Antwerp's St Andrew's Church, a revelation.
The Celebration Altar: Colours set the tone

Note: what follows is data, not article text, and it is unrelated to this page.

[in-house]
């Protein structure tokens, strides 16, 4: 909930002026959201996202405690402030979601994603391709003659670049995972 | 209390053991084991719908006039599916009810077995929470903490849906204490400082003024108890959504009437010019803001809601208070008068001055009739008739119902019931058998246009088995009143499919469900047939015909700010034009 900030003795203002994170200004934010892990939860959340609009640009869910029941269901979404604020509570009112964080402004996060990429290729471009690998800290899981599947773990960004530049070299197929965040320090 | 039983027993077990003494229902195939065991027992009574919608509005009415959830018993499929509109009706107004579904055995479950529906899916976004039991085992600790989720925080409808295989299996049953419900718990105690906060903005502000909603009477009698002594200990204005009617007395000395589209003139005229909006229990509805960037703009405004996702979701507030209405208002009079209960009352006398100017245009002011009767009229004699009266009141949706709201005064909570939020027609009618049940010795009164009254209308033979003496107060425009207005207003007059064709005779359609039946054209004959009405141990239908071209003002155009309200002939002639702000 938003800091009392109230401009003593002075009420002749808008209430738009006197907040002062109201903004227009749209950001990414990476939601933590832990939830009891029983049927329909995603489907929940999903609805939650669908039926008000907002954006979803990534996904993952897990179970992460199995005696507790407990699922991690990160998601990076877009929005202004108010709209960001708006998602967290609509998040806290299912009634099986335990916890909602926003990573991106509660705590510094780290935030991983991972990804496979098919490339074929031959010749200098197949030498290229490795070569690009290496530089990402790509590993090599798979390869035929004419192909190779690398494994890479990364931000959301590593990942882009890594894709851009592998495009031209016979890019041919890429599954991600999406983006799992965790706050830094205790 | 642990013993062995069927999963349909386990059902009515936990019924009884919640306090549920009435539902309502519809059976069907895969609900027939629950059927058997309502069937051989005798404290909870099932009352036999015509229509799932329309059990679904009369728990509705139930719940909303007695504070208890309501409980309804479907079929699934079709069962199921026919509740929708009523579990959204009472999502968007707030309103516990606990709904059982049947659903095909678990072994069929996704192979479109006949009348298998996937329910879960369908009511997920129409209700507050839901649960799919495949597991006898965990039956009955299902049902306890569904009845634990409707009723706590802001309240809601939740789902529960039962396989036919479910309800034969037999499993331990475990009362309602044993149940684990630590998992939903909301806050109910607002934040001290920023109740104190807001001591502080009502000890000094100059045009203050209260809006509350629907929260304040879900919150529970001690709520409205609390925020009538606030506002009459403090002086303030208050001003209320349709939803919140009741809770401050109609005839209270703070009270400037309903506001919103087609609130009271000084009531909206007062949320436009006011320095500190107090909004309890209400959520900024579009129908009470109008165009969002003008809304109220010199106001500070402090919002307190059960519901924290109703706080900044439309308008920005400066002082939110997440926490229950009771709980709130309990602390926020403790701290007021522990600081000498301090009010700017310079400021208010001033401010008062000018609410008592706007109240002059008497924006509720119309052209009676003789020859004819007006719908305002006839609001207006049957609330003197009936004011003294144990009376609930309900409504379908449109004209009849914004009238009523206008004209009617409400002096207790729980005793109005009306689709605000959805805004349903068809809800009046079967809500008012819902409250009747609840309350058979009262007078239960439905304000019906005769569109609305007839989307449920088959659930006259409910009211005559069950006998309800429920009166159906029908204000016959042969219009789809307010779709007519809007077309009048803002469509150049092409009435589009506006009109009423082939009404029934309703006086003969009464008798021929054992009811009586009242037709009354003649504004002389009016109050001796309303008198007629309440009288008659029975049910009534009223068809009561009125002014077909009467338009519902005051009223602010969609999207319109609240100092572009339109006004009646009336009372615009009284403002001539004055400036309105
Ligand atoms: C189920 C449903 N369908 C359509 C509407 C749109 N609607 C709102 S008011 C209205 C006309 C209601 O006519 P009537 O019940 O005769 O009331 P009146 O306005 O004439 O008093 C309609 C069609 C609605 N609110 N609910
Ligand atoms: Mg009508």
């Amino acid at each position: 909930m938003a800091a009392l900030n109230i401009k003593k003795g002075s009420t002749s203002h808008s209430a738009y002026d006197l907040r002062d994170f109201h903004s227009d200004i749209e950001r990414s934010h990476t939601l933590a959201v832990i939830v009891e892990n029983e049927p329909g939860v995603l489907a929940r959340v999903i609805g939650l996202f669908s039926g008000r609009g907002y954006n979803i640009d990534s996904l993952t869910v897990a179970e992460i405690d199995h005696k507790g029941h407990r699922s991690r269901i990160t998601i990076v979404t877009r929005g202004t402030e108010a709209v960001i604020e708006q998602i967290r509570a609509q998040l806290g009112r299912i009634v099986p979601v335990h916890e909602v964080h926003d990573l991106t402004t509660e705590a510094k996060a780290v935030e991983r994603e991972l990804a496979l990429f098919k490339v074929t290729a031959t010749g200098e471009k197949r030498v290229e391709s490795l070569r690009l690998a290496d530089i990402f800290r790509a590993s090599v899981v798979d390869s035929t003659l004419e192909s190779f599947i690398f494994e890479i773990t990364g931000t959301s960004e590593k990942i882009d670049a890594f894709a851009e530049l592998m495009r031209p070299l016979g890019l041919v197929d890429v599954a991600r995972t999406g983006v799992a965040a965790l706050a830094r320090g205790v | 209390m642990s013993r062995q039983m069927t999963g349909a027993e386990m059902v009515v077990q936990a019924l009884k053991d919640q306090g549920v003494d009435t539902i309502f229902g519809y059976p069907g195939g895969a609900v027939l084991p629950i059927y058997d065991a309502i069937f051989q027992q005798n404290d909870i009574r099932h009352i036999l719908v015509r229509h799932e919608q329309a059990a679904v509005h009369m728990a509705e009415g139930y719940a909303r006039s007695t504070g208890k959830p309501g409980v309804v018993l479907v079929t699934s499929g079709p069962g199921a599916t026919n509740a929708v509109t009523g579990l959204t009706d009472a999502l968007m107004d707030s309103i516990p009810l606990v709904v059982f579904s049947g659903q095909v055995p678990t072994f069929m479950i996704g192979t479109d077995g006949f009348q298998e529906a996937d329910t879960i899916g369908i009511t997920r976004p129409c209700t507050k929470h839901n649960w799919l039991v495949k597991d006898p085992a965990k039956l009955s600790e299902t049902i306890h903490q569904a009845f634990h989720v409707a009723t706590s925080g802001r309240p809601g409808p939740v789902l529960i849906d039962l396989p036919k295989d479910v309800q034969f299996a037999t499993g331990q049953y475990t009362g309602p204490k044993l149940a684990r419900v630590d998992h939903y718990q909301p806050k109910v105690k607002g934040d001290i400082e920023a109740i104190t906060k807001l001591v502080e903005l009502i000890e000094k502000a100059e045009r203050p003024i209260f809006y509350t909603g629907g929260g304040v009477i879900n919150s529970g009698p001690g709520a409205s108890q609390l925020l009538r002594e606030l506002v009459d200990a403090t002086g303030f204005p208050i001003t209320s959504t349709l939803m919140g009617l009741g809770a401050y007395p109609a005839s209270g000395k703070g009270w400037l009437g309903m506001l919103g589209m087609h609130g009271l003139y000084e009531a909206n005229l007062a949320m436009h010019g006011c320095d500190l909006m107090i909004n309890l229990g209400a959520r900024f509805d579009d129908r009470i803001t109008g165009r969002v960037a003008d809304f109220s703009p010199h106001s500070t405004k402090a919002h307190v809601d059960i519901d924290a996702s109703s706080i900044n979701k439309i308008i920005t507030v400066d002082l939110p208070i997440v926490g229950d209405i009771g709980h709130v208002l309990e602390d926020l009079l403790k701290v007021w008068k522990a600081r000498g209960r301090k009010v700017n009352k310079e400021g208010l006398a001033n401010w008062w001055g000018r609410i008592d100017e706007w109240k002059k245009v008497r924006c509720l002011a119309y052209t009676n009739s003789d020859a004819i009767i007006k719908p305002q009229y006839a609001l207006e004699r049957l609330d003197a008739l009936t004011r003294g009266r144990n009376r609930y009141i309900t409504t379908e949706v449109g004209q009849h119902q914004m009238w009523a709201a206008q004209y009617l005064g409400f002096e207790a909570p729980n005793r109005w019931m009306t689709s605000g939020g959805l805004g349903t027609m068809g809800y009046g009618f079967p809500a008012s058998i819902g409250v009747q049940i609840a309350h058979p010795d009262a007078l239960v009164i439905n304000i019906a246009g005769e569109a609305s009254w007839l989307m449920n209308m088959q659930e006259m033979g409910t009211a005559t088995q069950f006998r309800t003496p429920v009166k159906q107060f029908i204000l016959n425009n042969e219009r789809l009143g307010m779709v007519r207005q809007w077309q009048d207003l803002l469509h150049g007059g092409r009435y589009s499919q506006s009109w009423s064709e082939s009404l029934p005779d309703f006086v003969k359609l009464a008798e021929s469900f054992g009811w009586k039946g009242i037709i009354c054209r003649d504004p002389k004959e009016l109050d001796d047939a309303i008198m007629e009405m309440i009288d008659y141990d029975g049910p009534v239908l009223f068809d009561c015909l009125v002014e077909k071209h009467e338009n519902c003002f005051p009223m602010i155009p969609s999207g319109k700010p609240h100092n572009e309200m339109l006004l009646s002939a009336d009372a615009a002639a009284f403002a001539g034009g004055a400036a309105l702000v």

Since the Second Vatican A large meeting of ecclesiastical office holders, mainly bishops, presided by the pope, to make decisions concerning faith, church customs, etc. A council is usually named after the place where it was held. Examples: the Council of Trent [1645-1653] and the Second Vatican Council [1962-1965], which is also the last council for the time being. (1962-1965), church buildings have been conceived as (preferably) oriented around a single central The altar is the central piece of furniture used in the Eucharist. Originally, an altar used to be a sacrificial table. This fits in with the theological view that Jesus sacrificed himself, through his death on the cross, to redeem mankind, as symbolically depicted in the painting “The Adoration of the Lamb” by the Van Eyck brothers. In modern times the altar is often described as “the table of the Lord”. Here the altar refers to the table at which Jesus and his disciples were seated at the institution of the Eucharist during the Last Supper. Just as Jesus and his disciples did then, the priest and the faithful gather around this table with bread and wine., symbolizing the one church community converging around Christ. On St Andrew’s stylish ‘festive table’, elegant antependia or ‘veils’ alternate in accordance with the colours of the liturgical year. Several complete sets of such textiles (which may include a priest’s Sleeveless coloured garment worn by the priest above the alb and the stole during mass., a Headgear worn by female religious. Until the Second Vatican Council, all nuns wore wimples, which covered the entire hair and neck. Nowadays, the veil is usually worn on the hair. for the Gilded metal cup, usually on a base, which the priest uses for the wine during the Eucharist., a purse and sometimes even Marial robes) originate from 18th-century Late Baroque.